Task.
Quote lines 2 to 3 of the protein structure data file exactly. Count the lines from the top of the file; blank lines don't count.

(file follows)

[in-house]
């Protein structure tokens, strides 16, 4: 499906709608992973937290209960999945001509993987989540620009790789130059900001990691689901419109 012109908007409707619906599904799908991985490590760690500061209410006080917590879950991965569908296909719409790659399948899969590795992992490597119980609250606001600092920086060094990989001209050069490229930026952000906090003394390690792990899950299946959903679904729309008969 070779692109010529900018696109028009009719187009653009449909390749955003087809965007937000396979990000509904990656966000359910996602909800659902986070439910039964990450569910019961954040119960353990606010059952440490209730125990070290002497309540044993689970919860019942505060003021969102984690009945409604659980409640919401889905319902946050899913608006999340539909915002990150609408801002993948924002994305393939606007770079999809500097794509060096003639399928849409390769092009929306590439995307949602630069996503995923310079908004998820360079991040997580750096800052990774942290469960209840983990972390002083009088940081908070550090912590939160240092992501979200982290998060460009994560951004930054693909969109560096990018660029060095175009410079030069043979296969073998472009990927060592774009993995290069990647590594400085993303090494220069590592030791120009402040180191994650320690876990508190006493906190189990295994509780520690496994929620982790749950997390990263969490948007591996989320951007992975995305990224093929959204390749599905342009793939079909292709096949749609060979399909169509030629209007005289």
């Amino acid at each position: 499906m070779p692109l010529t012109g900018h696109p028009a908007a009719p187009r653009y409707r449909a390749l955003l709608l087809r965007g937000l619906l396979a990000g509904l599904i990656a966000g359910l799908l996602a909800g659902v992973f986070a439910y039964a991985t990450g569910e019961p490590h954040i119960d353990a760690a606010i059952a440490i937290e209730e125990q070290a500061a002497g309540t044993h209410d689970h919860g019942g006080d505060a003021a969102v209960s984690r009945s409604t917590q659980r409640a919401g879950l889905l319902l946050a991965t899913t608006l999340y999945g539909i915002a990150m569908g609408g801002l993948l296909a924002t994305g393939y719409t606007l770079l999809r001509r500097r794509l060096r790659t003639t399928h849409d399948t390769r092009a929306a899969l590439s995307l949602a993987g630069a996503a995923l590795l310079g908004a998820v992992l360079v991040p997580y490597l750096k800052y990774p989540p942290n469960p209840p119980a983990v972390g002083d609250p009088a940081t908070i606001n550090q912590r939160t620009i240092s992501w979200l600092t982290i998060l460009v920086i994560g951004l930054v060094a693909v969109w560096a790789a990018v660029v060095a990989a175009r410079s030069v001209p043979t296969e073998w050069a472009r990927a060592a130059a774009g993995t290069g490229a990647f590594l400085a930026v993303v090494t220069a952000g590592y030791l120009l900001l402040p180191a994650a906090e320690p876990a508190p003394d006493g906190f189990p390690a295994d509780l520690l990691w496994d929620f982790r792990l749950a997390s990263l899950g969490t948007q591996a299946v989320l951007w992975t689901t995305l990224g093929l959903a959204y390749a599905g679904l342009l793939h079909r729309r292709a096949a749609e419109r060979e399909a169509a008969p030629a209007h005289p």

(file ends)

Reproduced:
């Protein structure tokens, strides 16, 4: 499906709608992973937290209960999945001509993987989540620009790789130059900001990691689901419109 012109908007409707619906599904799908991985490590760690500061209410006080917590879950991965569908296909719409790659399948899969590795992992490597119980609250606001600092920086060094990989001209050069490229930026952000906090003394390690792990899950299946959903679904729309008969 070779692109010529900018696109028009009719187009653009449909390749955003087809965007937000396979990000509904990656966000359910996602909800659902986070439910039964990450569910019961954040119960353990606010059952440490209730125990070290002497309540044993689970919860019942505060003021969102984690009945409604659980409640919401889905319902946050899913608006999340539909915002990150609408801002993948924002994305393939606007770079999809500097794509060096003639399928849409390769092009929306590439995307949602630069996503995923310079908004998820360079991040997580750096800052990774942290469960209840983990972390002083009088940081908070550090912590939160240092992501979200982290998060460009994560951004930054693909969109560096990018660029060095175009410079030069043979296969073998472009990927060592774009993995290069990647590594400085993303090494220069590592030791120009402040180191994650320690876990508190006493906190189990295994509780520690496994929620982790749950997390990263969490948007591996989320951007992975995305990224093929959204390749599905342009793939079909292709096949749609060979399909169509030629209007005289």
């Amino acid at each position: 499906m070779p692109l010529t012109g900018h696109p028009a908007a009719p187009r653009y409707r449909a390749l955003l709608l087809r965007g937000l619906l396979a990000g509904l599904i990656a966000g359910l799908l996602a909800g659902v992973f986070a439910y039964a991985t990450g569910e019961p490590h954040i119960d353990a760690a606010i059952a440490i937290e209730e125990q070290a500061a002497g309540t044993h209410d689970h919860g019942g006080d505060a003021a969102v209960s984690r009945s409604t917590q659980r409640a919401g879950l889905l319902l946050a991965t899913t608006l999340y999945g539909i915002a990150m569908g609408g801002l993948l296909a924002t994305g393939y719409t606007l770079l999809r001509r500097r794509l060096r790659t003639t399928h849409d399948t390769r092009a929306a899969l590439s995307l949602a993987g630069a996503a995923l590795l310079g908004a998820v992992l360079v991040p997580y490597l750096k800052y990774p989540p942290n469960p209840p119980a983990v972390g002083d609250p009088a940081t908070i606001n550090q912590r939160t620009i240092s992501w979200l600092t982290i998060l460009v920086i994560g951004l930054v060094a693909v969109w560096a790789a990018v660029v060095a990989a175009r410079s030069v001209p043979t296969e073998w050069a472009r990927a060592a130059a774009g993995t290069g490229a990647f590594l400085a930026v993303v090494t220069a952000g590592y030791l120009l900001l402040p180191a994650a906090e320690p876990a508190p003394d006493g906190f189990p390690a295994d509780l520690l990691w496994d929620f982790r792990l749950a997390s990263l899950g969490t948007q591996a299946v989320l951007w992975t689901t995305l990224g093929l959903a959204y390749a599905g679904l342009l793939h079909r729309r292709a096949a749609e419109r060979e399909a169509a008969p030629a209007h005289p």